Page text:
There is a scene in Atlas Shrugged that encapsulates the issue in economic terms. Dagny is being given a tour of the Valley by Galt, and she meets Andrew Stockton. He explains how he "ruined" a competitor in the Valley, and how the "ruined" competitor is better off because of it, making more money working for Stockton than he made without him, and doing more of the kind of work he loves. Dagny asks:

Then somebody could put you out of business, too?

[Stockton:] Sure. Any time. I know one man who could and probably will, when he gets here. But boy! -- I'd work for him as a cinder sweeper. He'd blast through this valley like a rocket. He'd triple everybody's production.

[Dagny:] Who's that?

[Stockton:] Hank Rearden.

(p. 724hc, slightly less than half way through Chapter I in Part III. Refer also to the topic of "Pyramid of Ability" in The Ayn Rand Lexicon.)

The updated question concludes:

I don't think I'm a smart person. I get terrible grades in math and science.

The questioner has often demonstrated in his postings, and continues to demonstrate, that he is quite intelligent in certain areas, if not math and science. He has said that he is prevented from pursuing the kind of career he wants because he can't yet afford it and can't think of a practical plan to be able to afford it. He lives at home while attending college, with considerable financial assistance from his parents, who are ordering him to pursue a school curriculum that he hates; but he can't defy them without risking being kicked out of their house, and can't afford to live on his own. (He is welcome to correct or update any of this if it's no longer accurate.) As I've said before, he needs a plan (aka an "exit strategy"). If he can't think of a plan, then I guess he'll have to keep doing whatever his parents tell him to do, if he wants to eat.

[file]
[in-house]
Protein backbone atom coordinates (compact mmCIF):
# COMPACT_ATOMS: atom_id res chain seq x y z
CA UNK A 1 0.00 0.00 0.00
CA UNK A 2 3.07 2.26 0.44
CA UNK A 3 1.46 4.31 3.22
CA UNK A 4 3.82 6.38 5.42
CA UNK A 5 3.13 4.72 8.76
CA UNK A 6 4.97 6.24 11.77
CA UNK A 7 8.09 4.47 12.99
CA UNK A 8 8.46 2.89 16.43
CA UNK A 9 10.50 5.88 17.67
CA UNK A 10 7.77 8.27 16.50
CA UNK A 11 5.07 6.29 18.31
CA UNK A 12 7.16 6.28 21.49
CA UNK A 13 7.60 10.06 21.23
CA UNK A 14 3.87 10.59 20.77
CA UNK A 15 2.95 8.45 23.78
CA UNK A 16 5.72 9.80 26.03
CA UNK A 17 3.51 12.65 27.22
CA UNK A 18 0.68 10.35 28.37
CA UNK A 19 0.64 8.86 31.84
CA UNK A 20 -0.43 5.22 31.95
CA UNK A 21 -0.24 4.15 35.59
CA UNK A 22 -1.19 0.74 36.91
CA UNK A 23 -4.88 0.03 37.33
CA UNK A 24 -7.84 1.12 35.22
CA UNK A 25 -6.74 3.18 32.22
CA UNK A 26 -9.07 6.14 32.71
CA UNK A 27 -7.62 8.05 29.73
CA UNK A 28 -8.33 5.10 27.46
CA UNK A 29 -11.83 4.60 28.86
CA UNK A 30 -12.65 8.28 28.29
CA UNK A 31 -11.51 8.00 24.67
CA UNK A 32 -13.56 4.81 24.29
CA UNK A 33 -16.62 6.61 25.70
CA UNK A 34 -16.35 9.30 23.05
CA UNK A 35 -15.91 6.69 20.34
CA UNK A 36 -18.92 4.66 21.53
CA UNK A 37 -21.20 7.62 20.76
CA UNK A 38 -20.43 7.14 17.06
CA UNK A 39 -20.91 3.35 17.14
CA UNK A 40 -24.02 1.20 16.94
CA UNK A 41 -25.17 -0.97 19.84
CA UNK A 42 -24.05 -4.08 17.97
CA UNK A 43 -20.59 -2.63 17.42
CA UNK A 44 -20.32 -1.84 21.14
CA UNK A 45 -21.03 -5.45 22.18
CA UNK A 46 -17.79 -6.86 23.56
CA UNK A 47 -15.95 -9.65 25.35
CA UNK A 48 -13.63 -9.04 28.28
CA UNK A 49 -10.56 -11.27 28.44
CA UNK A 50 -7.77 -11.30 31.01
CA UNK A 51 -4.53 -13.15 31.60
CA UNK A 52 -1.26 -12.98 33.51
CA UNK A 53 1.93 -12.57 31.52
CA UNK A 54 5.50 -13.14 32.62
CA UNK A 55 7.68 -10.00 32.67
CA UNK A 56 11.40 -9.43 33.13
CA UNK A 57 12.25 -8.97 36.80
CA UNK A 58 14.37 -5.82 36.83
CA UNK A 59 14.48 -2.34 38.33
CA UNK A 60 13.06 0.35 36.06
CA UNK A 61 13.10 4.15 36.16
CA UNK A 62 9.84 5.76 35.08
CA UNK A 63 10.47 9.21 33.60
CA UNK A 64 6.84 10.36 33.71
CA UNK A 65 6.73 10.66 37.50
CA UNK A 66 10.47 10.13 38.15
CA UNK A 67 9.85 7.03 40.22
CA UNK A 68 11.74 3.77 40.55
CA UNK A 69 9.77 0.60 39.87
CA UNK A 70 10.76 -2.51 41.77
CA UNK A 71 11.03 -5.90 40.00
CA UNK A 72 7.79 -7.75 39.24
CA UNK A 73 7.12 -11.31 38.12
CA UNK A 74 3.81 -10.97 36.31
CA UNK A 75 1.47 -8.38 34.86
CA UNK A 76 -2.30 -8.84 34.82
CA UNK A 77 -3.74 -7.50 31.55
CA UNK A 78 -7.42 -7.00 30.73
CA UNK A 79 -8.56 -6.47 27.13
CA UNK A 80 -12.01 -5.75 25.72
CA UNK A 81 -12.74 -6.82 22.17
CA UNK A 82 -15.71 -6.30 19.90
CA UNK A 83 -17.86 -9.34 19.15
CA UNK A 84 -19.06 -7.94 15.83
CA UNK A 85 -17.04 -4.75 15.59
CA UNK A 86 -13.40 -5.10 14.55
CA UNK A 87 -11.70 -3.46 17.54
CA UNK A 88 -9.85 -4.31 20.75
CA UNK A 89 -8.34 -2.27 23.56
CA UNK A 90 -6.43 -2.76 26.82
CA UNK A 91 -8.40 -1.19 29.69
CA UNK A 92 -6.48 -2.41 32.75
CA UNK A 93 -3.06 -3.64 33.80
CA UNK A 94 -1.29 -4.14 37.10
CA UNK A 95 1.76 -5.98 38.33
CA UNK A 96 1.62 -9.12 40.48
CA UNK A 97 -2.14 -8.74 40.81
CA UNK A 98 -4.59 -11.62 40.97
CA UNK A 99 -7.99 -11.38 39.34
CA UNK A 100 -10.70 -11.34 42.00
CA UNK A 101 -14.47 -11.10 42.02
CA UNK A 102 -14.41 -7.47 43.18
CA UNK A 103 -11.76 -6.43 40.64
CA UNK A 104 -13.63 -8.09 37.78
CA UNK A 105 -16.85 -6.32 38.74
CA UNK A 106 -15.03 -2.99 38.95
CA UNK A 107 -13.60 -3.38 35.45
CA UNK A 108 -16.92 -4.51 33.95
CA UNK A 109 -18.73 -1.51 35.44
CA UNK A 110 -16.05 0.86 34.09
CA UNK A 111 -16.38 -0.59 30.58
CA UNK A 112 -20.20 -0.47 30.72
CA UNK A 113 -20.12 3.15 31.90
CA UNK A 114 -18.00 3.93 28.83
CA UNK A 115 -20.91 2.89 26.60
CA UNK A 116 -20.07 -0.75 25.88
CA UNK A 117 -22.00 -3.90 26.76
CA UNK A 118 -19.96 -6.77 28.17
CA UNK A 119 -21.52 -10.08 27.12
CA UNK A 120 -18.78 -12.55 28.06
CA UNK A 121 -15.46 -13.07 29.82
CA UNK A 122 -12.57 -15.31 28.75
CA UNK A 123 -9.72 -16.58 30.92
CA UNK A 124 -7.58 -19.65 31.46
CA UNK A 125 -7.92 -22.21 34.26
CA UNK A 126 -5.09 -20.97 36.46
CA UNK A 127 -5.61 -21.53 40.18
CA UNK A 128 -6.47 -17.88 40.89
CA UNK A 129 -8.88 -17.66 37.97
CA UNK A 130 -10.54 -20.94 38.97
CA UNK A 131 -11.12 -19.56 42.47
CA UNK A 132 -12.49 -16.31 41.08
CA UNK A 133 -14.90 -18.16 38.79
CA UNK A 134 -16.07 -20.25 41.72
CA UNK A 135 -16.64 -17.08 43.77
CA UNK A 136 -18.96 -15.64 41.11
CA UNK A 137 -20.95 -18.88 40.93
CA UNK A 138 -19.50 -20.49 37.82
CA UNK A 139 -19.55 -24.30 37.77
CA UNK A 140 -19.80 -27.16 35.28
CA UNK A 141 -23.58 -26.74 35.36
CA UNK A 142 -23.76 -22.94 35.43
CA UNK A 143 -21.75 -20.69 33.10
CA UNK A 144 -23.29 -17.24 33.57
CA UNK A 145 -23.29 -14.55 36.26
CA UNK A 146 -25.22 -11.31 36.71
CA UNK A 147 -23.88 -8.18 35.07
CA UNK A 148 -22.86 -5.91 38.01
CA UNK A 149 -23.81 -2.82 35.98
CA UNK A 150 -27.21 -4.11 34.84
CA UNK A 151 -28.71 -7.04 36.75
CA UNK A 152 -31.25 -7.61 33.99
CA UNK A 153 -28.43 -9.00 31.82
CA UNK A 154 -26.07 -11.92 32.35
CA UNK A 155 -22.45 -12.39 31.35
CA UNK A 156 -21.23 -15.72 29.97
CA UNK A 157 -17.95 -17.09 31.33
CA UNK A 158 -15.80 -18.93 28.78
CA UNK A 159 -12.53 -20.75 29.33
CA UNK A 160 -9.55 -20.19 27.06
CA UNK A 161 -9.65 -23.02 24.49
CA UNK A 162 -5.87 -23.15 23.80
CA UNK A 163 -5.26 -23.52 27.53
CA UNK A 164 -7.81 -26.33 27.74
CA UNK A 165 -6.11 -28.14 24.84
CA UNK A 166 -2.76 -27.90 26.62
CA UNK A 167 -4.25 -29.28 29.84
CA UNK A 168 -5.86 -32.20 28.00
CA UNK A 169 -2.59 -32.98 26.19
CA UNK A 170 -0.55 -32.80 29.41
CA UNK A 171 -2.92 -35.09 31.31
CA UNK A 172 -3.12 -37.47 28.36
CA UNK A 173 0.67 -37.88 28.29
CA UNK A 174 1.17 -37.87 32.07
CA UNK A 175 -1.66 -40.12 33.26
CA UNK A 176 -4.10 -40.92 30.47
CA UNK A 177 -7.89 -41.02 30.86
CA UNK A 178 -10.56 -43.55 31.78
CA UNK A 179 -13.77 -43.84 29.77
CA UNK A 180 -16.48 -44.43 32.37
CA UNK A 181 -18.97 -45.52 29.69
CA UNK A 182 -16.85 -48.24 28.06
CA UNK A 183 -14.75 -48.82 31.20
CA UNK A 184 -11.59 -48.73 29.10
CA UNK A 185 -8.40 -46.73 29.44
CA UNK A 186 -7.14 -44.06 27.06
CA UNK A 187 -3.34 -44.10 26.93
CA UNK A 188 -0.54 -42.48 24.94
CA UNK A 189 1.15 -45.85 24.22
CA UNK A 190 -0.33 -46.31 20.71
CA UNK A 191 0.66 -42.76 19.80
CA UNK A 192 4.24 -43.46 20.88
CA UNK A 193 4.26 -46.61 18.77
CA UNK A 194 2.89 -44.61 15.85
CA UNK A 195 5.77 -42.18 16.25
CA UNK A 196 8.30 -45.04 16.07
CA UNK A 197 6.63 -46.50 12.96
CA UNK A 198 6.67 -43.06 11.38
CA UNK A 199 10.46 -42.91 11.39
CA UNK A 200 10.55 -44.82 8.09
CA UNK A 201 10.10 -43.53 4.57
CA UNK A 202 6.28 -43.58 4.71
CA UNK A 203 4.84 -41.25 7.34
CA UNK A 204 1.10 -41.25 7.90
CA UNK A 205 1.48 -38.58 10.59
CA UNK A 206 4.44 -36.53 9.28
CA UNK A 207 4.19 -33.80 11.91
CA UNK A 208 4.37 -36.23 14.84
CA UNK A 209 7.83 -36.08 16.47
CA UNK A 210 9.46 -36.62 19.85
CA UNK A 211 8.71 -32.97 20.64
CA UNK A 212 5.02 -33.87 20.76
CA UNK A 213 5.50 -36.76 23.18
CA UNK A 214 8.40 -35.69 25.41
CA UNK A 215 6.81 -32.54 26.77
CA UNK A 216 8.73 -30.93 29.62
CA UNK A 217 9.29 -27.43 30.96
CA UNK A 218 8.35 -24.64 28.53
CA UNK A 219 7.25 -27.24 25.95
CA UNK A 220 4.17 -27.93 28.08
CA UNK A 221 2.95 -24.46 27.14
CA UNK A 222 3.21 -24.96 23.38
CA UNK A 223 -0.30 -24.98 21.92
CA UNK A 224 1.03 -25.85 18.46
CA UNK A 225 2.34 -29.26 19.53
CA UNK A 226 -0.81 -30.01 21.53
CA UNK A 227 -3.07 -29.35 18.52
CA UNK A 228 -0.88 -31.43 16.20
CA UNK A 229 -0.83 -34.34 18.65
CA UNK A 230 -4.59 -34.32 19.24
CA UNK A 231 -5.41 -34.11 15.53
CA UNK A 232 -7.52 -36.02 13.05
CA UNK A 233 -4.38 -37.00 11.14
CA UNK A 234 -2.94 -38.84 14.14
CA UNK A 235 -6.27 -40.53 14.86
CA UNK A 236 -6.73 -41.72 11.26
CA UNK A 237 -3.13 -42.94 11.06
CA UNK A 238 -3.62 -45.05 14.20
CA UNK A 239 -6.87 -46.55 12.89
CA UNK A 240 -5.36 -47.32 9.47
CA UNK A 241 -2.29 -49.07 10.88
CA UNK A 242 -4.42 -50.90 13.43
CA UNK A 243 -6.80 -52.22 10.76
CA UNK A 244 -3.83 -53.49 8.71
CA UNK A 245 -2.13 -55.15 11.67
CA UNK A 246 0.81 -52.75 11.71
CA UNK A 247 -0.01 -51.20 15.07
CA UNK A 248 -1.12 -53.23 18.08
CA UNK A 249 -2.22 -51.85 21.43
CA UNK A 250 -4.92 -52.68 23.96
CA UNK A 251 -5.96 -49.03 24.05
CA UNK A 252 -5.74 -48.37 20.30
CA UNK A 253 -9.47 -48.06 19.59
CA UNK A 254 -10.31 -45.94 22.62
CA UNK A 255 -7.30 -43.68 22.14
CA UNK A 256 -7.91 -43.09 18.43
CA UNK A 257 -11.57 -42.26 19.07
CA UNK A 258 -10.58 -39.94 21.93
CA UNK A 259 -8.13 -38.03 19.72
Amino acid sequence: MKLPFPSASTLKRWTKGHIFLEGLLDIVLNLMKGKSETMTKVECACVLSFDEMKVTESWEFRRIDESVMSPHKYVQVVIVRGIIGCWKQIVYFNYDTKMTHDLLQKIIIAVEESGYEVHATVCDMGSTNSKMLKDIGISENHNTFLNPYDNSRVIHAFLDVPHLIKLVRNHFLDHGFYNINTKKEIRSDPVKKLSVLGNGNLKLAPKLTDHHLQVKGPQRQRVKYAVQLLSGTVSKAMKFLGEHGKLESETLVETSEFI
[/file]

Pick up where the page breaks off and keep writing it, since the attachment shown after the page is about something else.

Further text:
Objectivism can guide anyone, at any level, who wants to live (on whatever level of ability and opportunity). Objectivism isn't only for the top producers, although they certainly merit full recognition for who they are and what they do, especially the great benefits that everyone else receives from their productive achievements ("pyramid of ability"). If one can't be a top producer oneself, one can still be perfectly happy to work for a producer who needs competent, supportive workers. The fact that the top producers deserve the top moral appraisal does not in any way preclude lesser producers from deserving a full moral sanction of their own, as well, commensurate with what they have earned by their own ability and initiative. Again, it comes down to the question: how strongly does one want to live? And: what is the most appropriate way for man to live?

answered Feb 05 '14 at 22:29

Ideas%20for%20Life's gravatar image

Ideas for Life ♦
467718

You're right on a lot of things. There's actually been some good news for me in the past few months. My brother's friend has been working for a company called EMC Corporation and was sent out to Utah to work over there. I'm also good friends with him, and he said when I get my degree, if I'm willing to move, he can get me a well-paying job under him, and I can work my way up. I really want to do it, and I'll be graduating really soon.

(Feb 06 '14 at 10:29) Collin1 Collin1's gravatar image

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Asked: Oct 25 '12 at 02:35

Seen: 1,128 times

Last updated: Feb 06 '14 at 10:29